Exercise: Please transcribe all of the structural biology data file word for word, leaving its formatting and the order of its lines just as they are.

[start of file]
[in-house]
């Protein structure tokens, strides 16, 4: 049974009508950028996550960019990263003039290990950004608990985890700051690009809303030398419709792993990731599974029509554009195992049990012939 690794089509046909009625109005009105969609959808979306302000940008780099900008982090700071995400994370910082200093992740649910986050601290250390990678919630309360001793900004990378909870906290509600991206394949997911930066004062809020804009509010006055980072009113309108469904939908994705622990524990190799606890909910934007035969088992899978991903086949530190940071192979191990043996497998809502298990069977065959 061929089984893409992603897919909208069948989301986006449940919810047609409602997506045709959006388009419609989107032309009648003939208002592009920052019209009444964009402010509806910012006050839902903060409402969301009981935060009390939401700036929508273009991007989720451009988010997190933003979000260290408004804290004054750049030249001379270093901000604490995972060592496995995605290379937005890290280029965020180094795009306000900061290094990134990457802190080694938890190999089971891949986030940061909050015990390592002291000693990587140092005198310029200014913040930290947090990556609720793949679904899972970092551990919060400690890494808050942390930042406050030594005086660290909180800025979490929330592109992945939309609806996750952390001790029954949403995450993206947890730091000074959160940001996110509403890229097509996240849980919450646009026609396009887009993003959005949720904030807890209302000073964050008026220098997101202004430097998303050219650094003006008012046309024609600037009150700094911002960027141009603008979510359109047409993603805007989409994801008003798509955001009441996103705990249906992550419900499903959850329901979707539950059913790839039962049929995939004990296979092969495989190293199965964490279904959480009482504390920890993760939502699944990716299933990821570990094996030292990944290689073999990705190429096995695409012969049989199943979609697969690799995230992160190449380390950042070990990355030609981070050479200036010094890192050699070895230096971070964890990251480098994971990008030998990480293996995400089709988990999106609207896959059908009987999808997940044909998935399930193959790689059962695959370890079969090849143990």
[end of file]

[in-house]
């Protein structure tokens, strides 16, 4: 049974009508950028996550960019990263003039290990950004608990985890700051690009809303030398419709792993990731599974029509554009195992049990012939 690794089509046909009625109005009105969609959808979306302000940008780099900008982090700071995400994370910082200093992740649910986050601290250390990678919630309360001793900004990378909870906290509600991206394949997911930066004062809020804009509010006055980072009113309108469904939908994705622990524990190799606890909910934007035969088992899978991903086949530190940071192979191990043996497998809502298990069977065959 061929089984893409992603897919909208069948989301986006449940919810047609409602997506045709959006388009419609989107032309009648003939208002592009920052019209009444964009402010509806910012006050839902903060409402969301009981935060009390939401700036929508273009991007989720451009988010997190933003979000260290408004804290004054750049030249001379270093901000604490995972060592496995995605290379937005890290280029965020180094795009306000900061290094990134990457802190080694938890190999089971891949986030940061909050015990390592002291000693990587140092005198310029200014913040930290947090990556609720793949679904899972970092551990919060400690890494808050942390930042406050030594005086660290909180800025979490929330592109992945939309609806996750952390001790029954949403995450993206947890730091000074959160940001996110509403890229097509996240849980919450646009026609396009887009993003959005949720904030807890209302000073964050008026220098997101202004430097998303050219650094003006008012046309024609600037009150700094911002960027141009603008979510359109047409993603805007989409994801008003798509955001009441996103705990249906992550419900499903959850329901979707539950059913790839039962049929995939004990296979092969495989190293199965964490279904959480009482504390920890993760939502699944990716299933990821570990094996030292990944290689073999990705190429096995695409012969049989199943979609697969690799995230992160190449380390950042070990990355030609981070050479200036010094890192050699070895230096971070964890990251480098994971990008030998990480293996995400089709988990999106609207896959059908009987999808997940044909998935399930193959790689059962695959370890079969090849143990």